The cart is placed in front of the horse
Kaieteur News – Social media site OilNow reported that the Minister for Natural Resources had told the National Assembly that the Department of Energy will be turned into a professional technical unit to manage the oil sector and that the Petroleum Department will be in the Geology and Mines Commission (GGMC) will be included in the Petroleum Commission.
The shocking revelation after it was made received very little attention. But it does highlight the complete confusion that exists under the PPP / C in the oil and gas sector.
In August last year, Vice President Bharrat Jagdeo said more or less the same. He also said that the Petroleum Commission will be appointed in six months time. Well, in six months a lot of things can happen.
Many things have already happened. A questionable review of Payara Field Development Plan has been conducted and is being treated as top secret. Payara is government approved. Exxon has started drilling in the Canje Block. Yet the government cannot find the time to issue the Order bringing the Petroleum Commission into existence.
The Petroleum Commission Bill was passed by the Coalition Government. The Bill provides for the Minister responsible for oil and gas to become the Petroleum Commission.
The APNU + AFC was not advised to conceive a Commission with regulatory powers as well as the authority to implement policies and advise the Minister at the same time. In the Natural Resources sector, international best practice suggests that it is conflicting to have a single body as regulatory authority, policy making authority and operating branch.
The PPP / C wants the Petroleum Commission to include the functions of the Department of Energy and the oil and gas aspects of the work of the Ministry of Natural Resources. The functions of the Petroleum Commission are similar to the Public Utility Commission being part of the Ministry of Telecommunications. He cannot be expected to monitor himself.
But this is exactly what the Petroleum Commission envisages. The Commission will be required by law to “monitor and regulate the exploration, development and production of petroleum in Guyana efficiently, safely, effectively and environmentally responsible.” However, the law goes on to extend the Commission’s functions beyond regulation and monitoring.
Under the Petroleum Commission Act, the Petroleum Commission also has an advisory and executive role. He is expected to advise the Minister and promote government policies. Therefore it cannot be considered an independent regulator. He is also expected to implement government decisions and ensure compliance with the conditions.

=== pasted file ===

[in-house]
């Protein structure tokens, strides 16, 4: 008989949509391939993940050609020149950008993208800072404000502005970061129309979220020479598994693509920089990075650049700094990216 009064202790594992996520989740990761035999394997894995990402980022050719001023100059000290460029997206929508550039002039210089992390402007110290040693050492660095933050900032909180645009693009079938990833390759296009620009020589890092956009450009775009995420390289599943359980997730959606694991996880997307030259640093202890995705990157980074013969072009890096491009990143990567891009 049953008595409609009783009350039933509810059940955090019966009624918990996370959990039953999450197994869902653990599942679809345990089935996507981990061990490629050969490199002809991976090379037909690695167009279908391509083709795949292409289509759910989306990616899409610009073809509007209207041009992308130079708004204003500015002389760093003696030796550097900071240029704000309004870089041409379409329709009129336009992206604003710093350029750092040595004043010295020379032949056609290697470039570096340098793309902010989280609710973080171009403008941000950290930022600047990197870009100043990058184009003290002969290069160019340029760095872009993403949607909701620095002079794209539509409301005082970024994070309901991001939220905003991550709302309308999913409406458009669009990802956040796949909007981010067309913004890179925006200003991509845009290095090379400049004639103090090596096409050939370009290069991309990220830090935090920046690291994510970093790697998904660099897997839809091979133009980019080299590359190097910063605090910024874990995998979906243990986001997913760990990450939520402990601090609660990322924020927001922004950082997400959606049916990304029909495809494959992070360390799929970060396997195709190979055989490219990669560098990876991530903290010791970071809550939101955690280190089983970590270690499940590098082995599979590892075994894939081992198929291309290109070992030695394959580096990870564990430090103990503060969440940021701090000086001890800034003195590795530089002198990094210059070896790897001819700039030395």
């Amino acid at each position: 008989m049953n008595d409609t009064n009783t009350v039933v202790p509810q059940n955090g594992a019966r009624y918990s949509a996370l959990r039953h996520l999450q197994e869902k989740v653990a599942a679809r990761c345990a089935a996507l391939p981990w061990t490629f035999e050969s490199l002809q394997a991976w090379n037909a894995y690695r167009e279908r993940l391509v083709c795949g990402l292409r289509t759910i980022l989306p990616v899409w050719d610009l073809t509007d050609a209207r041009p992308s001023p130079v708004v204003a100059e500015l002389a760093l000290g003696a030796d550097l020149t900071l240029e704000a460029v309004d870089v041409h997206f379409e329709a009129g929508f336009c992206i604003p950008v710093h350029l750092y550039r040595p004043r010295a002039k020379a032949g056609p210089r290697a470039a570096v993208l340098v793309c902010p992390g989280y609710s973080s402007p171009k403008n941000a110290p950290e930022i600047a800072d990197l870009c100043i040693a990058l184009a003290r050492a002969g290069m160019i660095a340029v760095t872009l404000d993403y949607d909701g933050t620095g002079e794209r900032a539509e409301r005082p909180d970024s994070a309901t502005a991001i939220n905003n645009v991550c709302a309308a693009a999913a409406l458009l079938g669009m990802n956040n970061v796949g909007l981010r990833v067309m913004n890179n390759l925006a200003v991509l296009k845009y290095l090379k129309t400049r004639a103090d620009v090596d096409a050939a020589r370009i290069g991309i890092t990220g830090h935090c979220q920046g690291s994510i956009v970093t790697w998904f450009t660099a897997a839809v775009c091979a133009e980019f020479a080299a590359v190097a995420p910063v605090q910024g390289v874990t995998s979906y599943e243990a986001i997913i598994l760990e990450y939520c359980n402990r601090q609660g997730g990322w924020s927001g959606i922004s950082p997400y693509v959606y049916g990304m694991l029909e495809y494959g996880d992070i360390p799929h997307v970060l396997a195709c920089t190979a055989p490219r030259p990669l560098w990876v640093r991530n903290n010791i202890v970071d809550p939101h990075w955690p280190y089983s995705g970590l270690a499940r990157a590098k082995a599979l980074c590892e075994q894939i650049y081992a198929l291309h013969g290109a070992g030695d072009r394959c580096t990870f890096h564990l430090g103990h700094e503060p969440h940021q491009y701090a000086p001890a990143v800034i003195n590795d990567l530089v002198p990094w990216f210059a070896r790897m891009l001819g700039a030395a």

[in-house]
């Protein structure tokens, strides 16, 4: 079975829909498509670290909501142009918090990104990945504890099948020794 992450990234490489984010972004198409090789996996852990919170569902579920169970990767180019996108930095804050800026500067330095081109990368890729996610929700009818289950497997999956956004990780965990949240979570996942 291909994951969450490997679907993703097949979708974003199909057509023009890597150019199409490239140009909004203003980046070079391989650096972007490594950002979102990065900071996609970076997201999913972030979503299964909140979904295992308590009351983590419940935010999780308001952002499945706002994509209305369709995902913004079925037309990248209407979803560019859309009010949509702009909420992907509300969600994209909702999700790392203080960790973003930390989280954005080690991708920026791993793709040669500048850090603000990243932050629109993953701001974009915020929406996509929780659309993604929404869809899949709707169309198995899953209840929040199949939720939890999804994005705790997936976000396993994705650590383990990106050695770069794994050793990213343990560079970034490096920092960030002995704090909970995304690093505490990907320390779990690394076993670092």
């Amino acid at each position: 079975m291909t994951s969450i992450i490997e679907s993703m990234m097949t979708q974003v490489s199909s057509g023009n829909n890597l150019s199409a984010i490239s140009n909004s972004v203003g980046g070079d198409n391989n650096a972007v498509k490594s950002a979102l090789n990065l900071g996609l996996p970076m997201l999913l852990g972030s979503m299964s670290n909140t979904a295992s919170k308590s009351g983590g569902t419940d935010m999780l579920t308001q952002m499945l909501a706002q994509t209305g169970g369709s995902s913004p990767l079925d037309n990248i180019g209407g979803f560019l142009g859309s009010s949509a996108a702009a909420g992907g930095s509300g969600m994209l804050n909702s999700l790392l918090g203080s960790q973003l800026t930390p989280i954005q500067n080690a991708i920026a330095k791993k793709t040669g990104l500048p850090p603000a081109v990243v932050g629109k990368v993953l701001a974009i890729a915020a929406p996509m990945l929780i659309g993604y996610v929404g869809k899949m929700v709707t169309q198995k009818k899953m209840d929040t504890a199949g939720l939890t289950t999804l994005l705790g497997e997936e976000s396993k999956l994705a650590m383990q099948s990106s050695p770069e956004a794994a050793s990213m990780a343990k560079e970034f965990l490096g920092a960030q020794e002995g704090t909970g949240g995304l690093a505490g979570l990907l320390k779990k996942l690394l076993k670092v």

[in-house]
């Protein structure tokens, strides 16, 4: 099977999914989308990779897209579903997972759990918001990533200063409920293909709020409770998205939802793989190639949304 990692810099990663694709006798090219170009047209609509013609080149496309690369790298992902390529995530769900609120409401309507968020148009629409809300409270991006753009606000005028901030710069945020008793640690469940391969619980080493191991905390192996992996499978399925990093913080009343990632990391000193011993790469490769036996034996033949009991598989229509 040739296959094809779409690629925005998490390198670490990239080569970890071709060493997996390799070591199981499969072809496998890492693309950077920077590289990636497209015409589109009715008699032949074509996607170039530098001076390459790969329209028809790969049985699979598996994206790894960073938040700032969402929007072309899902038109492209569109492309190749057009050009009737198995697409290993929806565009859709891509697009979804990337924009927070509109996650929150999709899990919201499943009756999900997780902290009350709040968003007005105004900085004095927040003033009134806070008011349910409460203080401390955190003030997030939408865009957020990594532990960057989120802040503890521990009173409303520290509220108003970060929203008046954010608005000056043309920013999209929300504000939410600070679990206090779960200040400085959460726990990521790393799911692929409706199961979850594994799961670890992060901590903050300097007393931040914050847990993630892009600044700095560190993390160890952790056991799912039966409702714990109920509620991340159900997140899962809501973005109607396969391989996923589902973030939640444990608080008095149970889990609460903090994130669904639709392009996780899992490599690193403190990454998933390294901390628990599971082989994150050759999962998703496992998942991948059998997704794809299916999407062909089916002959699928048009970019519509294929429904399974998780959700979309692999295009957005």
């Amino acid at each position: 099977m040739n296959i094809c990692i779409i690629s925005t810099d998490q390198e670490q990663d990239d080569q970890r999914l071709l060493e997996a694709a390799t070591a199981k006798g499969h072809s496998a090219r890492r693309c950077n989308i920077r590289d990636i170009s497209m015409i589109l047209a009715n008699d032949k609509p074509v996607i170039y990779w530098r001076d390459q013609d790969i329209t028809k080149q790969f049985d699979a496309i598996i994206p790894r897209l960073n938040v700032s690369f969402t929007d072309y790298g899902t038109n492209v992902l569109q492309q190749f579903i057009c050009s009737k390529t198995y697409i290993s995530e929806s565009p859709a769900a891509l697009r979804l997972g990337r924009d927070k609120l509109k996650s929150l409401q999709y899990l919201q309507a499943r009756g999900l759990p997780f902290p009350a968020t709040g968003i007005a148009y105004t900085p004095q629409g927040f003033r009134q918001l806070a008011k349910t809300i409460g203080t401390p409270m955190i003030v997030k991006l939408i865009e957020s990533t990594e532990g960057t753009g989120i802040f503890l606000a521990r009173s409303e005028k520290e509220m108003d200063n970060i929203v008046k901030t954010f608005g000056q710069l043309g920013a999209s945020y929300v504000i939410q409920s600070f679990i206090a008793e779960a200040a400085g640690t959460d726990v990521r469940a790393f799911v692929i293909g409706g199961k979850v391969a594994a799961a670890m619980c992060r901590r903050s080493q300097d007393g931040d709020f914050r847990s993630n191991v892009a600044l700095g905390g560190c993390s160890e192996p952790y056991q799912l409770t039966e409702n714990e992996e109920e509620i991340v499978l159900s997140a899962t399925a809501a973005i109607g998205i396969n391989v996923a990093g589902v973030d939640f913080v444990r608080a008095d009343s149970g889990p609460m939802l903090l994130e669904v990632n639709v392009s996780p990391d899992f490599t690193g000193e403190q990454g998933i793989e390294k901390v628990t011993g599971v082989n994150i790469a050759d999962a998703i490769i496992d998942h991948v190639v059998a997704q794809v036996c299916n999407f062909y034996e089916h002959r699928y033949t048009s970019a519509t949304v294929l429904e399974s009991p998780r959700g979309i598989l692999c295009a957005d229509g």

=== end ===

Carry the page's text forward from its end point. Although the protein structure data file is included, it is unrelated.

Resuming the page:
Judging from the statements made by reports from the Minister for Natural Resources, the government has no intention of separating these functions. Like the APNU + AFC, the PPP / C government wants to put the Commission under its thumb.
This is contrary to the advice given three years ago by former Trinidad and Tobago Energy and Energy Affairs Minister Kevin Ramnarine. He has urged the Commission to be separate from the Ministry of Natural Resources.
Five months into office, the PPP / C is still thumbing the Commission’s question. It has yet to bring in any legislation to amend the forgotten Petroleum Commission Act, and even if it does, it is unlikely to loosen its grip on the control it intends to exercise over the Commission.
The PPP / C has not yet brought the Commission into existence. And it is likely to exercise the greatest delay in doing so. He says he will bring the revised Petroleum Commission Bill but interestingly he wants to do this once he has developed a Local Content Act. This puts the cart before the horse because the Commission will have to oversee Local Content Law.
The absence of the Petroleum Commission gives the PPP / C a free boost to grant licenses, and without the regulatory oversight. The game of the PPP / C is clear – control, control, control. Without the Commission the PPP / C can do as it pleases.
Without a Commission, there is no pressure to develop a Depletion Policy. And without a Depletion Policy, those with interests in the Canje and Kaieteur blocks will be safer because they know they have a government in place that will not limit the rate of oil production. And this will be to their advantage in selling buying rights into their blocks. The lack of an Exploitation Policy effectively helps the block owners make a fortune for an asset for which no signing bonus has been paid.
(The views expressed in this article are those of the author and do not necessarily reflect the views of this newspaper.)